Knife crime and court delays among topics discussed during PCC's Stevenage visit

Police and Crime Commissioner David Lloyd with Stevenage Chief Inspector Graeme Walsingham

Police and Crime Commissioner David Lloyd with Stevenage Chief Inspector Graeme Walsingham - Credit: Office of the PCC for Hertfordshire

Tackling knife crime, helping victims of domestic violence and court case delays were all raised when Hertfordshire's Police and Crime Commissioner David Lloyd visited Stevenage on Wednesday.

The PCC started the day at the police station with Chief Inspector Graeme Walsingham where they reviewed and discussed crime issues in the town.

Knife crime, anti-social behaviour and theft from cars were highlighted as particular activities which are being addressed. 

Mr Lloyd was shown the Stevenage police ‘Operation Educ8’ project which is running in schools and North Herts College.

It has provided lessons to over 2,000 pupils aged 12 to 14 on the threat from county lines, drugs, gangs, knife crime and domestic abuse.

David Lloyd visited Stevenage Borough Council executives during his district day in the town

David Lloyd visited Stevenage Borough Council executives during his district day in the town - Credit: Office of the PCC for Hertfordshire

Over a working lunch Mr Lloyd and deputy commissioner Lewis Cocking visited Stevenage Borough Council to meet executives including leader Cllr Sharon Taylor and chief executive Matthew Partridge.

They discussed how partnership working could make communities safer by evicting tenants from council properties who breach their agreements by criminal behaviour.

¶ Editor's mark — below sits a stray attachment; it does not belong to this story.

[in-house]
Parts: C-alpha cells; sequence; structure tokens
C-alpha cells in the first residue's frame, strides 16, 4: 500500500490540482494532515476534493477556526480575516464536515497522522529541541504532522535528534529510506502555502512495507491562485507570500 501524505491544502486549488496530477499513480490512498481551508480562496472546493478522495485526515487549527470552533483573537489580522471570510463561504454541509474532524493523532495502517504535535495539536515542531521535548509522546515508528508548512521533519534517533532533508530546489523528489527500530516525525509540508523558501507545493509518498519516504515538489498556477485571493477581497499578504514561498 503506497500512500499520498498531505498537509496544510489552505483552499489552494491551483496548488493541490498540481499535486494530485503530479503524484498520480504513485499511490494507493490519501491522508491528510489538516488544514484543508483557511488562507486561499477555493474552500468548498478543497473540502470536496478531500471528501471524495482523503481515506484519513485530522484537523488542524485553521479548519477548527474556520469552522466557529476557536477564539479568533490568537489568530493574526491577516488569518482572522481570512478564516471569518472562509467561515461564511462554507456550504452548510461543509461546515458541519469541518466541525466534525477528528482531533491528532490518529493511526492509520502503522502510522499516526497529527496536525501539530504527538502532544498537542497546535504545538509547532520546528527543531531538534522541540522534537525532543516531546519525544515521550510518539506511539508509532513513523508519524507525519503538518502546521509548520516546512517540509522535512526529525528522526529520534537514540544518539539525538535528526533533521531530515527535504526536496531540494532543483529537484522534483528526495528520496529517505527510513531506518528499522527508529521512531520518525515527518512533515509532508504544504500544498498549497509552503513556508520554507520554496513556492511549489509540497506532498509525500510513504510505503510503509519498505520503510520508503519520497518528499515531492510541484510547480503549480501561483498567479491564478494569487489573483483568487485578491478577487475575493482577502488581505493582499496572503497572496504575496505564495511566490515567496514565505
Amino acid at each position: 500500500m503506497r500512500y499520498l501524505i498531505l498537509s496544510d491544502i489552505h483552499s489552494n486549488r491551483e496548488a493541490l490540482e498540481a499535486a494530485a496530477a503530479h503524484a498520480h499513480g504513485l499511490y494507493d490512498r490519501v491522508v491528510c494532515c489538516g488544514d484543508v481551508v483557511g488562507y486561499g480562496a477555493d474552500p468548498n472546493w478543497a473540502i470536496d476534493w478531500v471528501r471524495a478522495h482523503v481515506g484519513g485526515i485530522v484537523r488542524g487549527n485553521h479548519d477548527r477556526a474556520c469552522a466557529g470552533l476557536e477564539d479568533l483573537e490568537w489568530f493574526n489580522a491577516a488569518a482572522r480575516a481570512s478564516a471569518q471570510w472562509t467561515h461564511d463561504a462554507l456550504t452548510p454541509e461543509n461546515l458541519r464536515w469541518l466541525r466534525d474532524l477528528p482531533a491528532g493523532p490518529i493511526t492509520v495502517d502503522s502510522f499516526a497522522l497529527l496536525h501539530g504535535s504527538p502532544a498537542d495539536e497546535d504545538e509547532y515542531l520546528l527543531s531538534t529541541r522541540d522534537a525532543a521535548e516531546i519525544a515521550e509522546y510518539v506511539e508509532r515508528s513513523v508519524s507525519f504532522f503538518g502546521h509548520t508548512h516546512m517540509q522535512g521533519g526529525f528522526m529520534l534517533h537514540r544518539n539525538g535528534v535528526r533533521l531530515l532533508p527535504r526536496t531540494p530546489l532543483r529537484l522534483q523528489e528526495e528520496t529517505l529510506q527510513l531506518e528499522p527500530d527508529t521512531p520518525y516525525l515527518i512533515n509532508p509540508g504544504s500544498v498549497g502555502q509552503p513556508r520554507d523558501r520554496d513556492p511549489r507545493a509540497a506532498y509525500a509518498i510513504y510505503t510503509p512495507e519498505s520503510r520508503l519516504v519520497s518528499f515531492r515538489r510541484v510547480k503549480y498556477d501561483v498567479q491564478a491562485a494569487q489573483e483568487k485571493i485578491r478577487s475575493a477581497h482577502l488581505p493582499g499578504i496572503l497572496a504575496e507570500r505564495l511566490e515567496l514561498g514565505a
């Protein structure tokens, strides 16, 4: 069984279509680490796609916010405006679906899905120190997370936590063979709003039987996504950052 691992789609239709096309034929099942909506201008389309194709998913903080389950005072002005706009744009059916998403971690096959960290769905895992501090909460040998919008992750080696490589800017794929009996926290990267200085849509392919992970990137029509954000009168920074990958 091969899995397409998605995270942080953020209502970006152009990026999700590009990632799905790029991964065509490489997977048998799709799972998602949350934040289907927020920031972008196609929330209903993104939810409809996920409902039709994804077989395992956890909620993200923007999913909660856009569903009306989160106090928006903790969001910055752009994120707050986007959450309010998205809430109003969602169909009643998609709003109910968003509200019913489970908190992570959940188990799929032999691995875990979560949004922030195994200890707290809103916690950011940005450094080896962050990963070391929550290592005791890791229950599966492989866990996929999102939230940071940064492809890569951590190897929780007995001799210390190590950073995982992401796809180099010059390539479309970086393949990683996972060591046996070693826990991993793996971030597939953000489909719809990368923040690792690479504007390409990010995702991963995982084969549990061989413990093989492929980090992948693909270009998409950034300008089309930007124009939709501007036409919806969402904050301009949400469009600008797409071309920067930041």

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At Stevenage Magistrates Court, Mr Lloyd met with members of the bench and lawyers before sitting in on the afternoon’s proceedings. This gave him the opportunity to discuss what causes delays in the criminal justice system and how the police, Crown Prosecution Service and the courts service can work better together.

Later in the day Mr Lloyd was shown round a women’s refuge home run by Survivors Against Domestic Abuse (SADA). Community safety manager Sarah Pateman told how the house offers a safe space for those escaping domestic abuse with rooms for women and children.

Commissioner David Lloyd and deputy  Lewis Cocking visiting a SADA refuge

Commissioner David Lloyd and deputy Lewis Cocking visiting a SADA refuge - Credit: Office of the PCC for Hertfordshire

She also runs the ‘No More’ service to provide help for troubled youths aged 11 to 21, which is funded by the Commissioner’s office.

Mr Lloyd said: “These district days are a vital part of my work. They enable me to get out from my office to see what is working, and what is failing, from the point of view of the public, the police and the courts.

“One of the most useful parts of my role is the ability to work and speak to people across the public and private sector to enable a multi-agency approach to individual and community issues.

“It is great to see the success stories from those groups and projects my office has funded and supported here in Stevenage, this enables me to see if they should be rolled out across the rest of the county.

“Today has also highlighted areas where the system can be improved to ensure people are safer and victims get a better service. I have taken this information on board so changes can be put in place.”